• How do we know that? • DPR is hard. • You need to understand the difference between a physical pixel, a device independent pixel, and a CSS pixel. • Zooming also affects DPR.
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  26. Device pixel ratio 2 • Anyway, we know that having

    to upscale images can sometimes lead to crappy looking images. • We need to remember that when we are talking about image sizes • <img width and height> are in CSS pixels. • How those images appear on the screen depends on DRP
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  28. Viewport matching • Generally means matching on width of the

    device • So, if your user’s resolution is 2560, you send something to match that size. • On desktop, it’s easy. • This gets funky when you add in DPR. • Device width + DPR. 200, 2x = 400px wide.
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  30. Matching to portrait • This is example from the BCC

    • Generally, you target images to the way you assume your user’s prefer to consume content. • But this changes from one device to another.
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  32. Switch to landscape • When switching to landscape, this can

    have severe effects • ... at least, if you care about image quality and not about global warming burning down Yosemite national park :)
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  34. Art direction - crop • Art direction is the party-pooper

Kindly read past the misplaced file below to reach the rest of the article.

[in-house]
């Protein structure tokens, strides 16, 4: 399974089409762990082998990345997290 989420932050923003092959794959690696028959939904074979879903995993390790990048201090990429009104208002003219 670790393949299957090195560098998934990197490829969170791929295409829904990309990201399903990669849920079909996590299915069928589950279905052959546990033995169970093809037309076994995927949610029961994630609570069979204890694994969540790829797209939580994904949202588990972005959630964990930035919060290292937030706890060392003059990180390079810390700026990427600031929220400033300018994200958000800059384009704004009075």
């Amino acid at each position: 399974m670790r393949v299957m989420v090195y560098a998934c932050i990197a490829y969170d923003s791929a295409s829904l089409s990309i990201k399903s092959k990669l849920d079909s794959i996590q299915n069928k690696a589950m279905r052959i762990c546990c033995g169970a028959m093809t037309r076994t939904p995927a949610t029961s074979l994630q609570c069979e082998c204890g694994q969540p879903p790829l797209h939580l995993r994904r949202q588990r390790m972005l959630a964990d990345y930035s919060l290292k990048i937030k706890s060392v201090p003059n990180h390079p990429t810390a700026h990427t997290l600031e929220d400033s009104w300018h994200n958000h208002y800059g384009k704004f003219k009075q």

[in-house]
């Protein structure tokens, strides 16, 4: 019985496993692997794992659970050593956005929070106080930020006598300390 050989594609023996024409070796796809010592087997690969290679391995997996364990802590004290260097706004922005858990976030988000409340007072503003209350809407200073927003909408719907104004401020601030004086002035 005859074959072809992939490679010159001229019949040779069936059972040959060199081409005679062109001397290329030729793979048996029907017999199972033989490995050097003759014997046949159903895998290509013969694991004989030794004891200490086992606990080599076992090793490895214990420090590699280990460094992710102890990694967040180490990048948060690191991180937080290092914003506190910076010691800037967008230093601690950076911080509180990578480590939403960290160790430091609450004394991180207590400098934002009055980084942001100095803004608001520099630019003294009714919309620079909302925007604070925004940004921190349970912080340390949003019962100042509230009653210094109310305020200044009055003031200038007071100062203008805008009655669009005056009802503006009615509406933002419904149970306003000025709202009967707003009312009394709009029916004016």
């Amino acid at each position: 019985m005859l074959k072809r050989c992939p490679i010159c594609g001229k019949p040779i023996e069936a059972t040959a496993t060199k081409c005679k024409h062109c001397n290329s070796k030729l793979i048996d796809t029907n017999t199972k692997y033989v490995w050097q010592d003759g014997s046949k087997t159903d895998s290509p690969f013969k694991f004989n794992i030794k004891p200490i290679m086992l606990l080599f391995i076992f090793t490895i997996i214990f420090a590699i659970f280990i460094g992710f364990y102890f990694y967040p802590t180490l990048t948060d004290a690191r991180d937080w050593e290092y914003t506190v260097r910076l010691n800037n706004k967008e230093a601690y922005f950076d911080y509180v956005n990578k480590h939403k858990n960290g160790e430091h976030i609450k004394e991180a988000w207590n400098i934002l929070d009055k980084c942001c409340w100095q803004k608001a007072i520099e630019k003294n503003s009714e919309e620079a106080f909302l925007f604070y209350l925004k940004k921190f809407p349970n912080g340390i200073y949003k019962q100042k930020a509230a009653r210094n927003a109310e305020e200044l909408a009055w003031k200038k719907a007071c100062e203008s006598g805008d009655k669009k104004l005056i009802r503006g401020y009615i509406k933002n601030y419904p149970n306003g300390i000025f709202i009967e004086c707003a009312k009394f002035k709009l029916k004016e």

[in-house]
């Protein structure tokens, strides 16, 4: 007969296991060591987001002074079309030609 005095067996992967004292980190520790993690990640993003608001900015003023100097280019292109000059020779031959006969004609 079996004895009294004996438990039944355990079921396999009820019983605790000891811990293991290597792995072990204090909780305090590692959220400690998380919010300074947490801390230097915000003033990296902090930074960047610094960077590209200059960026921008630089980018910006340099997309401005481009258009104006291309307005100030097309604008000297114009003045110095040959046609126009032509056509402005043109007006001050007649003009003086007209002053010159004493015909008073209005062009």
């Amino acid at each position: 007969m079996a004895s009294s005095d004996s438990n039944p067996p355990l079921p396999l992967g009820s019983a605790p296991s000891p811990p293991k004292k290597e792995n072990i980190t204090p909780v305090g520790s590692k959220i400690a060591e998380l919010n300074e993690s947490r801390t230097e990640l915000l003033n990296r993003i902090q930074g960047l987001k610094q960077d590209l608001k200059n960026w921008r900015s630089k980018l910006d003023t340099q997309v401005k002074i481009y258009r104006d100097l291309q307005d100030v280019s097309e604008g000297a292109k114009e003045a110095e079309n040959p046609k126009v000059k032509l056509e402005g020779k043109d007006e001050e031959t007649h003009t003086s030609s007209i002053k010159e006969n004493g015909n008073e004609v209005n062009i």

use case. • It’s the elephant in the room. • It comes in two forms: crop / swap • Crop is easy to understand... • But for a crop, you don’t want to download the big image • Can potentially be done with CSS? Anyone?
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  36. Art Direction - Swap • The more interesting case. •

    Based on some constraint or environmental. Not just landscape (viewport is also very common). • Used a lot of time with image + text placement.
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  38. Other use cases • These are the lesser known •

    Print - beautiful printed documents! • File format support • eInk - contrast control.
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  40. Use cases Doc • If you want to know more...

    • http://usecases.responsiveimages.org
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  42. Developer glass ceiling • “Div-itis”: semantically neutral, annoying to write

    and maintain. • We’ve been trying to hack around it. • When we use JS, we bypass the preload scanner. • Some solutions rely heavily on server side. • This is not great. WE’VE HACKED THE HELL OUT OF THIS. • We can’t go any further as devs. • So we go cry to ...
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  44. Standards bodies • This is painful and time consuming •

    Developers and browser vendors speak different languages • We both see the world differently • Declarative vs imperative • By the time you get here, you are probably going to be pretty pissed off. • 2 years, we made progress...
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  46. Proposed solutions • This is where we have gotten after

    2 years. • It’s been a pretty amazing journey • It’s a story of people and perseverance. • It’s a story of seeing the world differently.
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  48. The Good, bad, ugly • There is rarely a perfect

    solution. • There are always edge cases • For each of the proposed solutions, I want to show the good, the bad, the ugly • You would have seen some of these solutions before... • let’s start with...
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  50. The picture element • Dubious origins - Bruce Lawson, but